Facebook buys the future

 
Man wearing Oculus Rift headset

There was a swift reaction in my household to the news that Facebook is buying Oculus Rift, the start-up virtual reality gaming business.

"Why would they do that? They"ll ruin it," said my 15-year-old son, a keen gamer.

This is interesting for two reasons. Unlike most adults, he knows what Oculus Rift is, before it has even hit the market (the gaming forums he frequents are obsessed with it) and he has a deep distrust of Facebook. He's not alone. Markus Persson, creator of Minecraft, and revered as possibly the coolest man on earth by young gamers, took to his blog and to Twitter to condemn the deal: "@notch: We were in talks about maybe bringing a version of Minecraft to Oculus. I just cancelled that deal. Facebook creeps me out."

Rory meets a games developer working with the Oculus Rift

So Facebook in just 10 years has gone from edgy bedroom start-up to corporate creep, at least in the eyes of some. One suspects Mark Zuckerberg won't be too worried. On a conference call last night to unveil the deal, he once again outlined his grandiose mission to connect the world and open our eyes to a better future.

He has faced criticism at every stage of his journey - first from crusty old social media sceptics, then from Facebook users outraged at any change, and now from young refuseniks wary of the power and wealth of his business. Each time, he has carried on regardless and mostly been proved right.

Mark Zuckerberg Mark Zuckerberg has faced criticism from many quarters

Now, just weeks after spending $19bn on WhatsApp, he's using Facebook's ever more valuable shares to buy another plaything. And while you can just about see the industrial logic of bringing a communications tool like WhatsApp into the fold - even if the price seems insane - it is much harder to see how virtual reality hardware fits in.

Maybe Zuckerberg, like many others of his age, watched 18 months ago as Oculus Rift hit its target on Kickstarter within hours, and thought "that's cool." The deal is certainly another vindication of the crowdfunding platform's ability to provide lift-off to innovative ideas that might otherwise struggle to be noticed.

Two billion dollars still seems a crazy amount to pay for something that's still more an idea than a business, but it does show that Facebook's founder - like his rivals at Google - is prepared to make big bets on the future of technology.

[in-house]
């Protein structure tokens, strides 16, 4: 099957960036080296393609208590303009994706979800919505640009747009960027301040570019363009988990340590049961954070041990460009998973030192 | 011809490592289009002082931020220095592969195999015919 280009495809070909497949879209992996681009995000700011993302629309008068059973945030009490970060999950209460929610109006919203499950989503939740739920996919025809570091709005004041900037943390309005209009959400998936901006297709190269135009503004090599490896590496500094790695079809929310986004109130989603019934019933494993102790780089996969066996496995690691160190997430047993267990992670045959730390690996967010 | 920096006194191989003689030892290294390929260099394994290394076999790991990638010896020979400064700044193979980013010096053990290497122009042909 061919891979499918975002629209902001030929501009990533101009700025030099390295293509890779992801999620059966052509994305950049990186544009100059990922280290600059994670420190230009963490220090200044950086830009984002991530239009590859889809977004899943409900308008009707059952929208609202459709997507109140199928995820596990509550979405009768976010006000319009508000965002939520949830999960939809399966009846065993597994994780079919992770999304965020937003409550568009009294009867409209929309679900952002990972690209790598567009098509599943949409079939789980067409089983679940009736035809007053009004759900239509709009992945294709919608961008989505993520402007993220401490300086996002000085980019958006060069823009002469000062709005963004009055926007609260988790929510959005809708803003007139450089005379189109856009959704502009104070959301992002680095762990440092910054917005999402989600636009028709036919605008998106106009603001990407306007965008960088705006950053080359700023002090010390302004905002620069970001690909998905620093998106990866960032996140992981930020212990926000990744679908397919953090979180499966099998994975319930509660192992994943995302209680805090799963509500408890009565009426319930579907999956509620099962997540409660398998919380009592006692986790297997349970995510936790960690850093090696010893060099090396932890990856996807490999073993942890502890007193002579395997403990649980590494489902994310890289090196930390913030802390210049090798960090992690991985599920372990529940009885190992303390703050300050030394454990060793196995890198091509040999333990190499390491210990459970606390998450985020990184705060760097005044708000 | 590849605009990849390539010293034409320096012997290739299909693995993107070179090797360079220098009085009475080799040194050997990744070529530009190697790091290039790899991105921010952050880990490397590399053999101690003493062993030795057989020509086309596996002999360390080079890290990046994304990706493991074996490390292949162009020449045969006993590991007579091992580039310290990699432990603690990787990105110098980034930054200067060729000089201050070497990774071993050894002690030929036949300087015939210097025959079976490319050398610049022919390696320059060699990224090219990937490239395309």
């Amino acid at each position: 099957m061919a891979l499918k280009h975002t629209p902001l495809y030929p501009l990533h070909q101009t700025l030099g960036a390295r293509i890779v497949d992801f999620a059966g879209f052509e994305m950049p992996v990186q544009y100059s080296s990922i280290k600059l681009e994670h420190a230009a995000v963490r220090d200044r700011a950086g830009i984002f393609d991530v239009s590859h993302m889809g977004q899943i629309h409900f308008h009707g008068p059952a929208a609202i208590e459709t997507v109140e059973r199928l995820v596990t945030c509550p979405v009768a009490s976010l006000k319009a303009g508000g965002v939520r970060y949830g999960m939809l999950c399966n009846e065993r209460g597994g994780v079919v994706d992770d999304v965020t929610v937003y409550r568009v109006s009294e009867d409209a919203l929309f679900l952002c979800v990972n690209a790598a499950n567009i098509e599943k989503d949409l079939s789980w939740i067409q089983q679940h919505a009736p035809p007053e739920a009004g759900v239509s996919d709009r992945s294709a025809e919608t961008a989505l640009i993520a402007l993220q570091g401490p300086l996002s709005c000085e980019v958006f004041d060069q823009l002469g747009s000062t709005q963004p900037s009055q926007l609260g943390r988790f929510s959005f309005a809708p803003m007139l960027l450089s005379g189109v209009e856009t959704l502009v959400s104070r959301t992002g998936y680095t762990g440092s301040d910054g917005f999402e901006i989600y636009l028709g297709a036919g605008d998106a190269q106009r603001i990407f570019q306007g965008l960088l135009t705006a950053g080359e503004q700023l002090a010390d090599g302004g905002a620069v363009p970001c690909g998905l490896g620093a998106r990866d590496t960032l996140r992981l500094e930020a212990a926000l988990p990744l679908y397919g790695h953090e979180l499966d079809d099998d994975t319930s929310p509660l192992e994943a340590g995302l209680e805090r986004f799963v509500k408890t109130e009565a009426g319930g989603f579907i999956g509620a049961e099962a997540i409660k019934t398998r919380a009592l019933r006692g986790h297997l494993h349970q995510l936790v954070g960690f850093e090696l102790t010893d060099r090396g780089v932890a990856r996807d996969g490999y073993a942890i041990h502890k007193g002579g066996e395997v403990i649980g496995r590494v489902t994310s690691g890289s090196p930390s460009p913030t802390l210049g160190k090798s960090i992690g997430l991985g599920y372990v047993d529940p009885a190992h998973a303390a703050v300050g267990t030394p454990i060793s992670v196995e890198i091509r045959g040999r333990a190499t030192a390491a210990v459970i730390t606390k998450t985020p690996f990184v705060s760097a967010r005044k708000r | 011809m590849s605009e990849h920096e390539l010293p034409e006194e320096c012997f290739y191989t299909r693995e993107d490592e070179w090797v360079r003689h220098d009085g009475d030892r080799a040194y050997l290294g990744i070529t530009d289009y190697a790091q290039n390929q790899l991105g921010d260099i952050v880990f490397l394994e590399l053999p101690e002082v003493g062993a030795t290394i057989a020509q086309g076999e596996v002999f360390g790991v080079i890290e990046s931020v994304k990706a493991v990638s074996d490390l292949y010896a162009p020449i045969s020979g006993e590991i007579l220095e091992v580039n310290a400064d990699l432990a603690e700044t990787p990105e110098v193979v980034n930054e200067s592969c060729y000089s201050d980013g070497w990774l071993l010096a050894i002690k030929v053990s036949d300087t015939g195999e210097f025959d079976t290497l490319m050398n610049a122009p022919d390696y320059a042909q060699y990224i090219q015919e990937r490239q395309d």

1998 virtual reality demonstration An earlier attempt at virtual reality, in 1998

Certainly, the more starry-eyed enthusiasts for Oculus Rift see it as having applications far beyond gaming, allowing us to enjoy virtual travel, to take virtual trips to virtual stores, creating entire worlds in which we can lose ourselves - or be shown adverts and spend money. The cynics remember the failed virtual reality experiments of the 1990s or virtual worlds like Second Life, and wonder whether VR will ever appeal to an audience beyond mostly male gamers.

So, just as Google has put robotics and artificial intelligence in the spotlight with its recent acquisitions, Facebook could now spark a rush to invest in virtual reality. Whatever the fears of his detractors, Mark Zuckerberg has shown he's an optimist about the power of this technology. From 2004 when he founded his company he has had a clear vision of what the future might look like - and so far, he has been proved right.

 
Rory Cellan-Jones Article written by Rory Cellan-Jones Rory Cellan-Jones Technology correspondent

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  • rate this
    0

    Comment number 139.

    It upsets me that Facebook seem so keen to buy all the cool products and services in a vain attempt to buy their cool, modern allure back. I don't think it will work.

  • rate this
    0

    Comment number 138.

    Just how are we going to use these for communication? 3-D Facetime? What's the point in a 3-D conversation with someone who has half their face covered?

  • rate this
    -1

    Comment number 137.

    The guy at the top is wearing his headphones the wrong way around haha. Must be very disorientating

  • rate this
    +1

    Comment number 136.

    "129 Alan
    With all the free apps - Facebook, Twitter, Google, etc - you are NOT the customer, you are the commodity!"

    Yes, couldn't agree more. We are farm animals, kept cosy and fed, then harvested. The more you use your Facebook sign in on other sites, the more information you give them to intrude into your life. We have sleepwalked into a digital lack of privacy that is depressing.

  • rate this
    +1

    Comment number 135.